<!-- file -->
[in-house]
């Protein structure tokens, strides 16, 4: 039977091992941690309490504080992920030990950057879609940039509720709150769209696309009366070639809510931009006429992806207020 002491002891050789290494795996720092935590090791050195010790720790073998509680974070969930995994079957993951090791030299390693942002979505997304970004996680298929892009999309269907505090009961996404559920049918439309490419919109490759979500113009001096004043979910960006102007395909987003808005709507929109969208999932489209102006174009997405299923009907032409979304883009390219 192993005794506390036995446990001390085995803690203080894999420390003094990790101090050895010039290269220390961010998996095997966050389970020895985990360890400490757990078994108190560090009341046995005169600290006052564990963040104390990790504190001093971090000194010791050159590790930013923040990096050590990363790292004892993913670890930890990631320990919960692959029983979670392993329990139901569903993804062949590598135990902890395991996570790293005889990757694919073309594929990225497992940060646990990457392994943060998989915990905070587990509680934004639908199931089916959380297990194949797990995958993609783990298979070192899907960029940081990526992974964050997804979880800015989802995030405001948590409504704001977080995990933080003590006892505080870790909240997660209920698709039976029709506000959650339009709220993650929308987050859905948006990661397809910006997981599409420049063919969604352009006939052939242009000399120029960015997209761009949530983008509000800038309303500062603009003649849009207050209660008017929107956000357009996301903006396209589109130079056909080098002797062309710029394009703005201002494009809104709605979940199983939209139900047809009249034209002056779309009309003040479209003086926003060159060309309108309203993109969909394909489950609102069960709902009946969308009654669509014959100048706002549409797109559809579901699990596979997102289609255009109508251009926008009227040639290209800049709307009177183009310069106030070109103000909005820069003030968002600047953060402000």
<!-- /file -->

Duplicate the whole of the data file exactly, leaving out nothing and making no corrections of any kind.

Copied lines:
[in-house]
């Protein structure tokens, strides 16, 4: 039977091992941690309490504080992920030990950057879609940039509720709150769209696309009366070639809510931009006429992806207020 002491002891050789290494795996720092935590090791050195010790720790073998509680974070969930995994079957993951090791030299390693942002979505997304970004996680298929892009999309269907505090009961996404559920049918439309490419919109490759979500113009001096004043979910960006102007395909987003808005709507929109969208999932489209102006174009997405299923009907032409979304883009390219 192993005794506390036995446990001390085995803690203080894999420390003094990790101090050895010039290269220390961010998996095997966050389970020895985990360890400490757990078994108190560090009341046995005169600290006052564990963040104390990790504190001093971090000194010791050159590790930013923040990096050590990363790292004892993913670890930890990631320990919960692959029983979670392993329990139901569903993804062949590598135990902890395991996570790293005889990757694919073309594929990225497992940060646990990457392994943060998989915990905070587990509680934004639908199931089916959380297990194949797990995958993609783990298979070192899907960029940081990526992974964050997804979880800015989802995030405001948590409504704001977080995990933080003590006892505080870790909240997660209920698709039976029709506000959650339009709220993650929308987050859905948006990661397809910006997981599409420049063919969604352009006939052939242009000399120029960015997209761009949530983008509000800038309303500062603009003649849009207050209660008017929107956000357009996301903006396209589109130079056909080098002797062309710029394009703005201002494009809104709605979940199983939209139900047809009249034209002056779309009309003040479209003086926003060159060309309108309203993109969909394909489950609102069960709902009946969308009654669509014959100048706002549409797109559809579901699990596979997102289609255009109508251009926008009227040639290209800049709307009177183009310069106030070109103000909005820069003030968002600047953060402000």